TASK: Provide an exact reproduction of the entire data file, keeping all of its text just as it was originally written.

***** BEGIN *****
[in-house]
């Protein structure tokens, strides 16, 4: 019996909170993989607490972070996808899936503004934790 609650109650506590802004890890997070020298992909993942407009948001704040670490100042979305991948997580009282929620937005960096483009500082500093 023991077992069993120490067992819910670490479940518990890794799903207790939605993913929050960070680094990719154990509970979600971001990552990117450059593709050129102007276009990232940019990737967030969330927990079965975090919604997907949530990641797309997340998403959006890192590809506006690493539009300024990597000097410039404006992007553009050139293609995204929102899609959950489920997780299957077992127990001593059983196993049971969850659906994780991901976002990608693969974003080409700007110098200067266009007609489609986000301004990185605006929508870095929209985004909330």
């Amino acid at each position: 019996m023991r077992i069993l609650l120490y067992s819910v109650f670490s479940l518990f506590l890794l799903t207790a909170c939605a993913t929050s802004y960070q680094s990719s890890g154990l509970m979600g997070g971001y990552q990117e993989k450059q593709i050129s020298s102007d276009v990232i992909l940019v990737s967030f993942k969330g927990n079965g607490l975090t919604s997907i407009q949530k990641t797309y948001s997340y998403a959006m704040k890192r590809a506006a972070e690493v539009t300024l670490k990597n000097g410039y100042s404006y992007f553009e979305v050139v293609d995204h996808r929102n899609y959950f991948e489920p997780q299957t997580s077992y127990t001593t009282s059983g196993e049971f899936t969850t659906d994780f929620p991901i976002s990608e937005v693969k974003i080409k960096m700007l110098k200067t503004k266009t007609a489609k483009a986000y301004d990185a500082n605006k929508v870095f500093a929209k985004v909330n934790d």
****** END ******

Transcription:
[in-house]
């Protein structure tokens, strides 16, 4: 019996909170993989607490972070996808899936503004934790 609650109650506590802004890890997070020298992909993942407009948001704040670490100042979305991948997580009282929620937005960096483009500082500093 023991077992069993120490067992819910670490479940518990890794799903207790939605993913929050960070680094990719154990509970979600971001990552990117450059593709050129102007276009990232940019990737967030969330927990079965975090919604997907949530990641797309997340998403959006890192590809506006690493539009300024990597000097410039404006992007553009050139293609995204929102899609959950489920997780299957077992127990001593059983196993049971969850659906994780991901976002990608693969974003080409700007110098200067266009007609489609986000301004990185605006929508870095929209985004909330």
């Amino acid at each position: 019996m023991r077992i069993l609650l120490y067992s819910v109650f670490s479940l518990f506590l890794l799903t207790a909170c939605a993913t929050s802004y960070q680094s990719s890890g154990l509970m979600g997070g971001y990552q990117e993989k450059q593709i050129s020298s102007d276009v990232i992909l940019v990737s967030f993942k969330g927990n079965g607490l975090t919604s997907i407009q949530k990641t797309y948001s997340y998403a959006m704040k890192r590809a506006a972070e690493v539009t300024l670490k990597n000097g410039y100042s404006y992007f553009e979305v050139v293609d995204h996808r929102n899609y959950f991948e489920p997780q299957t997580s077992y127990t001593t009282s059983g196993e049971f899936t969850t659906d994780f929620p991901i976002s990608e937005v693969k974003i080409k960096m700007l110098k200067t503004k266009t007609a489609k483009a986000y301004d990185a500082n605006k929508v870095f500093a929209k985004v909330n934790d």